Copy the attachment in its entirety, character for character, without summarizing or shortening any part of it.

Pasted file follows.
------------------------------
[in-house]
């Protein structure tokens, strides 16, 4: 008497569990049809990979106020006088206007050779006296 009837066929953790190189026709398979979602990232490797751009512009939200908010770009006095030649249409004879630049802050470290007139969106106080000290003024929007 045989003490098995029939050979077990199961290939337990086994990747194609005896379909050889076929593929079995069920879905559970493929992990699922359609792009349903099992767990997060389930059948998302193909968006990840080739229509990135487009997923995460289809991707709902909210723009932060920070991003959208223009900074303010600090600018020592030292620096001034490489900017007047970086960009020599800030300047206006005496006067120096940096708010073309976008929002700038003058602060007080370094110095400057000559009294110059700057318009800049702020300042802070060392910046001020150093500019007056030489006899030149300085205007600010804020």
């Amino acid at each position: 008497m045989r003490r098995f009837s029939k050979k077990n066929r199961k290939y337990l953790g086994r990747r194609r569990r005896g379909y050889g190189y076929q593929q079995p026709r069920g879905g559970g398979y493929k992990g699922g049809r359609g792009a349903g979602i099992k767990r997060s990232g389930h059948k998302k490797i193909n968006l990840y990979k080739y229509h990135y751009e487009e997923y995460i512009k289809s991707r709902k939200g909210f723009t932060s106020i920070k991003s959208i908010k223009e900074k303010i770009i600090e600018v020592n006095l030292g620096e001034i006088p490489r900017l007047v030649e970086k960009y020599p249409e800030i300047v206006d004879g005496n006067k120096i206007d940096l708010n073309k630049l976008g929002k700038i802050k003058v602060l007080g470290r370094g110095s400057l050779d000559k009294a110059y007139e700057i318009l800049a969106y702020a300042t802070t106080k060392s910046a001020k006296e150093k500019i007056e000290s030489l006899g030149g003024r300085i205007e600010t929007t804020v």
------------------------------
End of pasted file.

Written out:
[in-house]
């Protein structure tokens, strides 16, 4: 008497569990049809990979106020006088206007050779006296 009837066929953790190189026709398979979602990232490797751009512009939200908010770009006095030649249409004879630049802050470290007139969106106080000290003024929007 045989003490098995029939050979077990199961290939337990086994990747194609005896379909050889076929593929079995069920879905559970493929992990699922359609792009349903099992767990997060389930059948998302193909968006990840080739229509990135487009997923995460289809991707709902909210723009932060920070991003959208223009900074303010600090600018020592030292620096001034490489900017007047970086960009020599800030300047206006005496006067120096940096708010073309976008929002700038003058602060007080370094110095400057000559009294110059700057318009800049702020300042802070060392910046001020150093500019007056030489006899030149300085205007600010804020």
């Amino acid at each position: 008497m045989r003490r098995f009837s029939k050979k077990n066929r199961k290939y337990l953790g086994r990747r194609r569990r005896g379909y050889g190189y076929q593929q079995p026709r069920g879905g559970g398979y493929k992990g699922g049809r359609g792009a349903g979602i099992k767990r997060s990232g389930h059948k998302k490797i193909n968006l990840y990979k080739y229509h990135y751009e487009e997923y995460i512009k289809s991707r709902k939200g909210f723009t932060s106020i920070k991003s959208i908010k223009e900074k303010i770009i600090e600018v020592n006095l030292g620096e001034i006088p490489r900017l007047v030649e970086k960009y020599p249409e800030i300047v206006d004879g005496n006067k120096i206007d940096l708010n073309k630049l976008g929002k700038i802050k003058v602060l007080g470290r370094g110095s400057l050779d000559k009294a110059y007139e700057i318009l800049a969106y702020a300042t802070t106080k060392s910046a001020k006296e150093k500019i007056e000290s030489l006899g030149g003024r300085i205007e600010t929007t804020v």